Controversy and lots of paint surround Yoon's presidential bid

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Controversy and lots of paint surround Yoon's presidential bid

A photo of the wall paintings outside a bookstore in Jongno District, central Seoul, which refer to rumors that Yoon Seok-youl's wife worked as a hostess at a nightlife establishment under the alias of Julie. On the right, the caption says, ″Julie's dream! Becoming the first lady!″ On the left, the center of the red heart reads, ″Julie's men.″ [NEWS1]

A photo of the wall paintings outside a bookstore in Jongno District, central Seoul, which refer to rumors that Yoon Seok-youl's wife worked as a hostess at a nightlife establishment under the alias of Julie. On the right, the caption says, ″Julie's dream! Becoming the first lady!″ On the left, the center of the red heart reads, ″Julie's men.″ [NEWS1]

 
A firestorm of controversy surrounding a series of wall paintings referencing salacious rumors about the wife of former prosecutor general and conservative presidential frontrunner Yoon Seok-youl marred the candidate's Friday announcement that he will seek to run on the ticket of the main opposition People Power Party (PPP).
 
The paintings, which line the ground-level exterior wall of the Hong Gil-dong secondhand bookstore in Jongno District, central Seoul, attracted an angry crowd of supporters, and also detractors, of the former prosecutor general over the depiction of a blonde woman with a caption which read “Julie's dream! Becoming the first lady!” until the words were painted over on Friday morning by a store employee.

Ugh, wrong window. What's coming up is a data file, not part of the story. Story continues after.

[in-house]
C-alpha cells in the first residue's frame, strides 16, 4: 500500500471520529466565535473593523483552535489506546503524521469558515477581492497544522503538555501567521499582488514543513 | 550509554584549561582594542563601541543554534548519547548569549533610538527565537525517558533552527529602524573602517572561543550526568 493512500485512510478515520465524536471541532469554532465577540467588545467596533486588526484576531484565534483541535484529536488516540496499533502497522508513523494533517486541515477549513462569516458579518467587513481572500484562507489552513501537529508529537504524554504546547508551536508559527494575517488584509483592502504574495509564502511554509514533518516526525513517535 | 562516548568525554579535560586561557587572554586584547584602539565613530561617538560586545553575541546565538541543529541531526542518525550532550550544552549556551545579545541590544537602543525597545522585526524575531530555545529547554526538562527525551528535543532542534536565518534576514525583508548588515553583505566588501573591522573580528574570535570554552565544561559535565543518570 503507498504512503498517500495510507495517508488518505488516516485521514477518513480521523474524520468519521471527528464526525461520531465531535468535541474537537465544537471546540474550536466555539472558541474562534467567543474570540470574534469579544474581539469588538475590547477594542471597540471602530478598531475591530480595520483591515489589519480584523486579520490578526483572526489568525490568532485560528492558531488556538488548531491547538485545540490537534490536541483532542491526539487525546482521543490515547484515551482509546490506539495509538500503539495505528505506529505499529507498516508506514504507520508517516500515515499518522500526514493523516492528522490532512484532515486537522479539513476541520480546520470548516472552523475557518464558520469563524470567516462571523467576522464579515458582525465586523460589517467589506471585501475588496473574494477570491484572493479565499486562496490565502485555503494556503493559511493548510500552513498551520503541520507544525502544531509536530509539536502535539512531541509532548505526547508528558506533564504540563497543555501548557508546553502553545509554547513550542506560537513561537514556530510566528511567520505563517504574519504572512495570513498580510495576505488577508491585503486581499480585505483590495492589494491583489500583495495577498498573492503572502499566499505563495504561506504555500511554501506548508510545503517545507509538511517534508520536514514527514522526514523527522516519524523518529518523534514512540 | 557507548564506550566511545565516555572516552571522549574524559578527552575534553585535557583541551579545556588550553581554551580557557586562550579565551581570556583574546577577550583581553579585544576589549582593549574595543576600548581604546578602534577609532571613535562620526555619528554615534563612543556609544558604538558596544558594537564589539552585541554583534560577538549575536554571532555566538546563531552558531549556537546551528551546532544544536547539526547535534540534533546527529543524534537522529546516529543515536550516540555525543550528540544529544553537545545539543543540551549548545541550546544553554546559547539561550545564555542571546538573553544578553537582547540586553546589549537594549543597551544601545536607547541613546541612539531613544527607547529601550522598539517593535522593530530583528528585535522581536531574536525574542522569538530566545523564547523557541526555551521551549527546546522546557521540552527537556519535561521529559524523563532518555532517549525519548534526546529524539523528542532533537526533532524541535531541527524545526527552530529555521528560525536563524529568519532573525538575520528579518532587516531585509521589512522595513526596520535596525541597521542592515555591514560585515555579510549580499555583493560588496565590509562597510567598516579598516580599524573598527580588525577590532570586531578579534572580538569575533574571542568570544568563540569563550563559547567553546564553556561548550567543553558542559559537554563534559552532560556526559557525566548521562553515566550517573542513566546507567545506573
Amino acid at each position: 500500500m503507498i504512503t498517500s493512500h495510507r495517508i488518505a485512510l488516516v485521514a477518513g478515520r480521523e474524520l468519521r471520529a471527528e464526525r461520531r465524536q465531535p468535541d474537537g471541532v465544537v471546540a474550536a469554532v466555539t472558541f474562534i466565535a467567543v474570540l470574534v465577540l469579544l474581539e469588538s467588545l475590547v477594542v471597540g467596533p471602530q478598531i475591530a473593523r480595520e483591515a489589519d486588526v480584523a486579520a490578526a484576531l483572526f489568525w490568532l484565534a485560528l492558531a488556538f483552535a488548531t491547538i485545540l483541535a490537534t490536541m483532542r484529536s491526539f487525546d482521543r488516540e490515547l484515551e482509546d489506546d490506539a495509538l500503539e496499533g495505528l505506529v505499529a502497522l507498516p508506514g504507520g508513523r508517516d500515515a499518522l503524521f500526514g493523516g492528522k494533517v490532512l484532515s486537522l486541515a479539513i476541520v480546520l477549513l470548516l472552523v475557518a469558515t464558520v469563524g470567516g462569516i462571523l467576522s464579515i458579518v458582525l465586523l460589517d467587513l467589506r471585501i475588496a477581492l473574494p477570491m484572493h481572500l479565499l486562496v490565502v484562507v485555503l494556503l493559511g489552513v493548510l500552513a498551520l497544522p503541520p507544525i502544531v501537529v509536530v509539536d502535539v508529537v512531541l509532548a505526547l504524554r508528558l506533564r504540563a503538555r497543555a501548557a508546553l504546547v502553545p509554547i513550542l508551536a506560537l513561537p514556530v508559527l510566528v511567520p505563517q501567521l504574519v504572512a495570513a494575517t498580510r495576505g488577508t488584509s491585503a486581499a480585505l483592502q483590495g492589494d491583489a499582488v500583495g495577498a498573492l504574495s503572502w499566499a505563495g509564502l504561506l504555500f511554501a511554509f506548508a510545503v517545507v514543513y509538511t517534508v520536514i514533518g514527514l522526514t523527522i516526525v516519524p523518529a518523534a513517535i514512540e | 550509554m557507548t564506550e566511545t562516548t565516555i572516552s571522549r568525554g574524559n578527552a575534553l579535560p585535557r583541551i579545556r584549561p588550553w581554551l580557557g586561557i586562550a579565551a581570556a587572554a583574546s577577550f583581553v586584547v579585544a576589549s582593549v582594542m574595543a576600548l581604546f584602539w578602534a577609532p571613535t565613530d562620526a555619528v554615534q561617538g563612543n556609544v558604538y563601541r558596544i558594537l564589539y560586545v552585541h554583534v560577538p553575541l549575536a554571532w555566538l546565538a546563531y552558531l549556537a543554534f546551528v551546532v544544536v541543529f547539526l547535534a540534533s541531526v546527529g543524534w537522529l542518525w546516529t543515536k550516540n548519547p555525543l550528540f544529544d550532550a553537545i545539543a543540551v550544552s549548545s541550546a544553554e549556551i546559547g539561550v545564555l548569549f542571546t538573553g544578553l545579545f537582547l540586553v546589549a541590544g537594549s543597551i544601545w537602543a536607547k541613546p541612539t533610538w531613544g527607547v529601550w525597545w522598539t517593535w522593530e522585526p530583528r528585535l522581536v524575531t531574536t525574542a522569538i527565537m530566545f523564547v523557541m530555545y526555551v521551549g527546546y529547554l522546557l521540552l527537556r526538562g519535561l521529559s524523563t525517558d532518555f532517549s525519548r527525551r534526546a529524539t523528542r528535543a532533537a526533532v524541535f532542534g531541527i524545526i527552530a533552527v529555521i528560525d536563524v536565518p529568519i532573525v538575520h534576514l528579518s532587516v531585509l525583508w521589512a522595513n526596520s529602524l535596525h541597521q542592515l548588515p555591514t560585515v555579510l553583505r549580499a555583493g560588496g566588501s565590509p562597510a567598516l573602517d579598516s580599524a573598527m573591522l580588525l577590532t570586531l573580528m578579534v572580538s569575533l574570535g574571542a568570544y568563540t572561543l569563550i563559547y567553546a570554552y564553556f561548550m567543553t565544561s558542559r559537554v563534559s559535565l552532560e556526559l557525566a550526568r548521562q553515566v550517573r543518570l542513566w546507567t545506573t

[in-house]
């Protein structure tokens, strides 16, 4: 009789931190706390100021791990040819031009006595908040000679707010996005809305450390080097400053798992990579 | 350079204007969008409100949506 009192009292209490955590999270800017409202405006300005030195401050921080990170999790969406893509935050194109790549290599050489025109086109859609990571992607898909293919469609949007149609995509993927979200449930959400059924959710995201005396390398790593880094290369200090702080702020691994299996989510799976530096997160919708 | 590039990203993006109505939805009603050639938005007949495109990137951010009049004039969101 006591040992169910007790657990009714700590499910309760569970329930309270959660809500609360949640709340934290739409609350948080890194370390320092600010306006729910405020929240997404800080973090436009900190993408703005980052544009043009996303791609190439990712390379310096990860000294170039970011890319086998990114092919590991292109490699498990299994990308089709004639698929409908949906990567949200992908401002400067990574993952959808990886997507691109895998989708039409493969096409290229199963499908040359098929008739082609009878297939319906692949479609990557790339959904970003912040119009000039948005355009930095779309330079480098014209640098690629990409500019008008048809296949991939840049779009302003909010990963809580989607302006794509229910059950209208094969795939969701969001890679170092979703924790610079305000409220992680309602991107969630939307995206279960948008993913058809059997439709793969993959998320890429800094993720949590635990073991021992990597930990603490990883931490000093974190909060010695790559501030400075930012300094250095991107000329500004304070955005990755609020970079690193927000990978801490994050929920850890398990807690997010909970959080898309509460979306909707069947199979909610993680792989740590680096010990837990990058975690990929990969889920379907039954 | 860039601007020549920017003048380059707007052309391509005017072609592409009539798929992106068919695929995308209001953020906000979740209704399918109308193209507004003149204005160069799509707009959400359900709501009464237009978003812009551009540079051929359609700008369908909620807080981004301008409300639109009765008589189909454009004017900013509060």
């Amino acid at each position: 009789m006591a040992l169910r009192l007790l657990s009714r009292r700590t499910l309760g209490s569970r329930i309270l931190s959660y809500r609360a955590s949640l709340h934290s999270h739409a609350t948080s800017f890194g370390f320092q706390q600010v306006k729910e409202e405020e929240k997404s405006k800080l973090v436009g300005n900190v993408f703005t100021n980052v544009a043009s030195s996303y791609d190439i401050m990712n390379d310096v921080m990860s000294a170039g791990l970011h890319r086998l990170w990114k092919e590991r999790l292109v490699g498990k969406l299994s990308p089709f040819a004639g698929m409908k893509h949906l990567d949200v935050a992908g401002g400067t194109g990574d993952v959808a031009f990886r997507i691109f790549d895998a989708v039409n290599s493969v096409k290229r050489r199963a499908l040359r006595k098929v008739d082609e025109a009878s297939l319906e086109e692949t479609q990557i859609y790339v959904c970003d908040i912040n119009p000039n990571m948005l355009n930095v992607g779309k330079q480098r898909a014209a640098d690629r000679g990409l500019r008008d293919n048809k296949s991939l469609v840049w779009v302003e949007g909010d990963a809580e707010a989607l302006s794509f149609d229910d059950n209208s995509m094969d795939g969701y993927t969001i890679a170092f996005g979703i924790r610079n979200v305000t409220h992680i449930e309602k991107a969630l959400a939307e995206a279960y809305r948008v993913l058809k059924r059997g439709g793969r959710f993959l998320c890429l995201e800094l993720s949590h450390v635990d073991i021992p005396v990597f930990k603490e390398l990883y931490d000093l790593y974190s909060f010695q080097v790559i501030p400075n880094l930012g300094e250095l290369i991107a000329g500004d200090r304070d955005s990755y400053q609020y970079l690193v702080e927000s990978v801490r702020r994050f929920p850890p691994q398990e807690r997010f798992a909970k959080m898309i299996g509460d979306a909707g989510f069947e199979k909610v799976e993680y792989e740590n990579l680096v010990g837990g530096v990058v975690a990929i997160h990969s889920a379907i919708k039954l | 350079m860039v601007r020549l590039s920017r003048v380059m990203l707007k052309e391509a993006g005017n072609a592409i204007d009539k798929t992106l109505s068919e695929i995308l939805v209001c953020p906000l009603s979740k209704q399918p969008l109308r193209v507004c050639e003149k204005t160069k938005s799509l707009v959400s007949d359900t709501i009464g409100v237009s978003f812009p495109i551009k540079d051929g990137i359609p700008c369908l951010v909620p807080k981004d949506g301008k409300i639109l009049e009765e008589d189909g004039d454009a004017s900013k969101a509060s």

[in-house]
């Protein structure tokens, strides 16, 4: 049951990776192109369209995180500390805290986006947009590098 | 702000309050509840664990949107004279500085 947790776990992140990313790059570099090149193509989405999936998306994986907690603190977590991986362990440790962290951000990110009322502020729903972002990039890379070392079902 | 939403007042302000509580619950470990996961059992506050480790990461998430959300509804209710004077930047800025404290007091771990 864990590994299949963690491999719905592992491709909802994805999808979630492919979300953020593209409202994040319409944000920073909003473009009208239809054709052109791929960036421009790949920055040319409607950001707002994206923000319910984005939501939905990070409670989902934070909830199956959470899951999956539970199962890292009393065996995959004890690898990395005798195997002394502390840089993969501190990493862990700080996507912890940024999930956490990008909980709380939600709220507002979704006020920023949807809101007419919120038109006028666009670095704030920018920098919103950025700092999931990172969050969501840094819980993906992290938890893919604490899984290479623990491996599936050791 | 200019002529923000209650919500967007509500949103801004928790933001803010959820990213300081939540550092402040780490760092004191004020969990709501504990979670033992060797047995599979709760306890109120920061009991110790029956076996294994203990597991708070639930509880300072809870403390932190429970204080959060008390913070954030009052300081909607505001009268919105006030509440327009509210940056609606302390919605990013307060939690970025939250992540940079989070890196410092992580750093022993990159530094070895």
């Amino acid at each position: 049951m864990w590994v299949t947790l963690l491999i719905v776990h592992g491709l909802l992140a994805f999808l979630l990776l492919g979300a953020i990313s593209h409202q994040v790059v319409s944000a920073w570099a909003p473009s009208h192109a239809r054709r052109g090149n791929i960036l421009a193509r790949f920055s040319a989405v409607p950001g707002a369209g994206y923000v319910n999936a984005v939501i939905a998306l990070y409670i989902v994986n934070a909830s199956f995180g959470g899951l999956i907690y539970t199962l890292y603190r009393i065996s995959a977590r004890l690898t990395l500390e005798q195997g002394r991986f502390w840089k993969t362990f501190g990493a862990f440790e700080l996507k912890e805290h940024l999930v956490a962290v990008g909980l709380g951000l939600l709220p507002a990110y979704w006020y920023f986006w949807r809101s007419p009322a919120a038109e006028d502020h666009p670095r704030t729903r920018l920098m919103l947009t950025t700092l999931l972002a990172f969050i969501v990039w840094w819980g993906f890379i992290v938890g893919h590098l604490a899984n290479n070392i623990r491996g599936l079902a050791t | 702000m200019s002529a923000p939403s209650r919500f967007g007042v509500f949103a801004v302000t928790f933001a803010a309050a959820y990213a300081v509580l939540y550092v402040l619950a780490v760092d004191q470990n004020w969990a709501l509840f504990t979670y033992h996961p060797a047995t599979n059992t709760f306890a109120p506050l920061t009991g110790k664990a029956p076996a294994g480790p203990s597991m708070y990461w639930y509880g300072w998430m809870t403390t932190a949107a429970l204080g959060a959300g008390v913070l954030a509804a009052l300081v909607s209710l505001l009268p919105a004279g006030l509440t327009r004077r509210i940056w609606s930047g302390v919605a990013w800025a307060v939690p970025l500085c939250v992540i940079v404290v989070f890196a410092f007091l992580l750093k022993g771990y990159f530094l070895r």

Unsubstantiated rumors circulating around the internet about Yoon’s wife Kim Keon-hee said she worked as a hostess under the alias of Julie at a nightlife establishment before marrying Yoon.
 
Another caption on the wall listed the names of seven high-profile men, including Yoon, Kim is rumored to have slept with.
 
According to a Hong Gil-dong bookstore employee who identified himself as the person who painted over the words on the painting, the paintings were commissioned by the store owner in April to brighten up the alley which runs along the building up to the entrance shortly after the store first opened.
 
The employee said the owner is declining all interview requests and is on a business trip outside Seoul. The employee also said that he did not know the owner’s reason for choosing the topic as the theme of the paintings.
 
However, shortly after their completion last week, the murals were aired in a news broadcast by TV Chosun and Channel A and began attracting the attention of conservative YouTubers, according to the employee.
 
On Thursday, a group of right-wing YouTubers and supporters of Yoon appeared in front of the bookstore, parking three cars in the alley directly in front of the paintings with the aim of blocking the view and blaring music through a loudspeaker in protest.
 
“I have been covering [the wall] with cars since yesterday because I hate looking at the paintings,” one of the protesters said. Conservative YouTubers also set up tripods in front of the paintings, recording the scene while voicing their umbrage to viewers.